Where in the world is Morocco and why go there? Morocco is a coastal, mountainous, and partly desert country perched on the northwest corner of Africa. This year, about two months ago, we went to the desert on a horse with no name … oh wait, it was a four-wheel drive jeep.
If you’ve seen Lawrence of Arabia, you’ve seen Morocco. Its west coast borders the Atlantic Ocean; part of the northern coast faces the Mediterranean Sea. The Sahara is east of the Atlas Mountains. Sahara means desert, so now I just say Sahara.
Side note: Our bus ride on the twisting roads over the mountains reminded me of when,in 2001, Hoyt drove the two of us around the Peloponnese Peninsula in Greece. I can still see him steadily navigating hairpin turns on steep roads, some without guard rails. As in Greece, in Morocco we were happy when that harrowing part of the journey was over.
Morocco is a land famous for spices, leather goods, and mosaic art gorgeous beyond belief. It’s a 99% Muslim country whose people speak three main languages: Arabic, French, and Berber. The Berbers have inhabited the area we call Morocco for hundreds of years. Our guide, Mustapha, was a Berber who knew the landmarks, the desert, and the cities inside out.
Note: At the end of this post is a photo gallery from part of the trip. Later, I’ll post one or two more blogs for additional photos without much commentary.
Why did we go there?
First, why do we travel at all? To experience a different place, learn from and about a different culture, and give ourselves a chance to embrace the unexpected. I’m grateful we can learn this way and share what we find out about how people in other countries conduct family life, make art, cook food, make a living, experience politics.
As for why we chose Morocco, Hoyt and I have friends who recommended going. One friend is from Fez, a major Moroccan city. Other friends have studied the fascinating culture, making many trips to do that. Their reports on the beauty, complex history, fabulous art, and exotic food piqued our interest.
What kind of government does Morocco have?
The government has changed over many years. Wikipedia tells us that currently, “TheMoroccan Constitutionprovides for a monarchy with aParliamentand an independentjudiciary. With the2011 constitutional reforms, the King of Morocco retains less executive powers whereas those of the prime minister have been enlarged.” During our tour, we visited the king’s palace in Fez, but could go only up to the gate. BTW, no visitors are allowed inside any of the king’s palaces (about 55 of them) at various sites around the country. We posed for photos outside the gates and peeked through the crack in the doors!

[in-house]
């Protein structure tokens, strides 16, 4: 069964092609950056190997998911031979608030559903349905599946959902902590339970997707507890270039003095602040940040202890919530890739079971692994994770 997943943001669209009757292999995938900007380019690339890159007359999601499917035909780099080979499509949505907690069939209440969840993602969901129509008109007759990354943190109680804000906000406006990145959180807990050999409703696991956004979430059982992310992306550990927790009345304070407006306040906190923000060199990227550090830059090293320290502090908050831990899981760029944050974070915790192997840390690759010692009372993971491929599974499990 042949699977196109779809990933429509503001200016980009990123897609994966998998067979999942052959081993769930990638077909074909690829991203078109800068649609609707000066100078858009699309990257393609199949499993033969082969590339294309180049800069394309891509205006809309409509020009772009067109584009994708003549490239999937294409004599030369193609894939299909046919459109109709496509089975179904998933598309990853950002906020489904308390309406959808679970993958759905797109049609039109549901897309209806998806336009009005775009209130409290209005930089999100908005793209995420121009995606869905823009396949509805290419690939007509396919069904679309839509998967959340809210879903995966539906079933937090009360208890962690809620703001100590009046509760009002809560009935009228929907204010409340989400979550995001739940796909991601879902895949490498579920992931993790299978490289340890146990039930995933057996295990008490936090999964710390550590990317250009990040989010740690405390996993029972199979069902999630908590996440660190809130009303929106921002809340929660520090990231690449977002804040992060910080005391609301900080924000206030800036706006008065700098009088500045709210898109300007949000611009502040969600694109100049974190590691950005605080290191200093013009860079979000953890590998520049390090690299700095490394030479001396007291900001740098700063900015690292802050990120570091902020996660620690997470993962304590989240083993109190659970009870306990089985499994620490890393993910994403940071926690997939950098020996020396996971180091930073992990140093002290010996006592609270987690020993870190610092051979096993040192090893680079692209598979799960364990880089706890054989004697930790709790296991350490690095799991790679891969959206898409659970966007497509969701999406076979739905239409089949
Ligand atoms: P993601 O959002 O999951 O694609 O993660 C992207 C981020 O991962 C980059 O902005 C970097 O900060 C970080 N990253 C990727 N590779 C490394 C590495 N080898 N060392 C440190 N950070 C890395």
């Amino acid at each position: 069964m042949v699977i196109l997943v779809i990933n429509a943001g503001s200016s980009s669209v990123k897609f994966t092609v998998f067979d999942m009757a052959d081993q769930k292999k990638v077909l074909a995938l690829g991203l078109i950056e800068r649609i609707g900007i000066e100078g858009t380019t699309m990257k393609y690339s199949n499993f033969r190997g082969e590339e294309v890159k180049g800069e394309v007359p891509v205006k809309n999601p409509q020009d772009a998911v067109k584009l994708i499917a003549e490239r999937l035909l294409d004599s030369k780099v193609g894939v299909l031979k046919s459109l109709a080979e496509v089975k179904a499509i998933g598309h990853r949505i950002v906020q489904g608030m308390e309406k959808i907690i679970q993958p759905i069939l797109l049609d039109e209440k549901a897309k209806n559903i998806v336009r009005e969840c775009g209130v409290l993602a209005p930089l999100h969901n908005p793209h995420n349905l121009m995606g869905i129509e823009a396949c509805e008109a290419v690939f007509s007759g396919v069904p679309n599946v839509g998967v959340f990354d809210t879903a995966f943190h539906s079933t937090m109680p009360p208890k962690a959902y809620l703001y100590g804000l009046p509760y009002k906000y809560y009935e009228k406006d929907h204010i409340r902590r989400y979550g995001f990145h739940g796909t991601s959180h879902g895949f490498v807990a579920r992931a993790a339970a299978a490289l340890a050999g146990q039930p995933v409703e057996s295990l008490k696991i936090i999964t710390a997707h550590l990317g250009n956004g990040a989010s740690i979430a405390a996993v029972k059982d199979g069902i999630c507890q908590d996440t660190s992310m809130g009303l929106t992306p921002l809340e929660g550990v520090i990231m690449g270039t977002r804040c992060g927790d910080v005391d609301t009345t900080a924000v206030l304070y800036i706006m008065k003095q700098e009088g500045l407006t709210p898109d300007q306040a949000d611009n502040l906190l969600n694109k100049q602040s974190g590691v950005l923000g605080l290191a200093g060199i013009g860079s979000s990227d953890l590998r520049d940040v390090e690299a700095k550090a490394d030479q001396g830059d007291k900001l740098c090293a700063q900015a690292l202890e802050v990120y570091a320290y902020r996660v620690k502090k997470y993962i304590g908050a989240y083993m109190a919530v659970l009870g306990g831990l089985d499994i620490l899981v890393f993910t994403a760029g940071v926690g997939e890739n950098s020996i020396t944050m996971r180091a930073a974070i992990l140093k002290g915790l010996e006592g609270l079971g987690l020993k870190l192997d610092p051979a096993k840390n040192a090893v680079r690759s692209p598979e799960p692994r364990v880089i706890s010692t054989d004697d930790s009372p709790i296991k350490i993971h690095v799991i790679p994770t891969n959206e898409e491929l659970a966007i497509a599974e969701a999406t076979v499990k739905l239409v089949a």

Morocco gained its independence from France in 1956, and in some cities like Fez and Casablanca, you still see architecture reflecting the French love of wide boulevards and leafy trees.
Who took us, who else went?
Usually we travel on our own, but given the extensive itinerary, the fact we don’t know the language, and that Hoyt (and I) preferred not to drive in a land so unfamiliar, we chose to go with a group. And I’ll bet we learned a lot more than we would have otherwise, thanks to our experienced and patient guide.
For sixteen days, our Moroccan guide, competent and knowledgeable (understatement), opened our eyes to the riches of the Moroccan culture and geography. He represented Overseas Adventure Travel (O.A.T.), the company that, a few years ago, took Hoyt and me to Santiago, Chile, then Easter Island, Cape Horn (at the tip of South America), Patagonia (an area across southern Chile and Argentina), and IguassuFalls (on the Brazilian and Argentinian border).
Note: I wrote blogs about that trip; they are stored on my website, along with every blog I’ve written. You can begin reading about that Wilderness series by clickinghere.
An expedition, not vacation?
I call trips like this an educational expedition. Parts of the trip were arduous, especially in the desert. I brought no dress-up clothes. I wore no makeup (risky, I know). Except for a couple of hours in a hotel, I wore my hiking boots the entire time. Oh yeah, I admit it … I kicked them off during our farewell party. I jitterbugged barefoot in Marrakesh. Hoyt and I are still rockin’.
Along with fifteen other travelers from the U.S., we rode by bus (and four-wheel-drive vehicles in the desert) to the major cities of Rabat, Fez, Marrakesh, and Casablanca, and to villages and locals’ homes in between. We also stopped in Mollywood where Lawrence of Arabia was filmed, as well as more recent movies like The Gladiators.
What happened on our expedition?
Our activities list is extensive, so I’ll only give a few highlights. We visited a tomb of a Moroccan king, palaces of the current king, an ancient synagogue, several small village markets, stopped to meet a shepard and his family who lived in a nomadic tent home, and wandered through rabbit-warren streets inmedinas. Medinas are ancient walled cities. Inside medinas, most houses are riads, which arebuilt around a courtyard which may or may not have a roof on it. In Fez and in Marrakesh, our group was housed in riads inside medinas … sort of like Russian dolls, one nested inside another.
Our tour also included a visit to the oasis town of Ouarzazate, built by the French as a garrison outpost in the Sahara. We spent a wonderful afternoon at the Imik Smik Women’s Association for Rural Development that teaches girls and women life and work skills. At their store, they make and sell pastry and couscous, which they taught us how to make. Later, they hosted a lunch and henna ceremony when some of us had our hands decorated with flowery designs, and surprise—they dressed Hoyt and me in wedding clothes to celebrate our sixteenth wedding anniversary!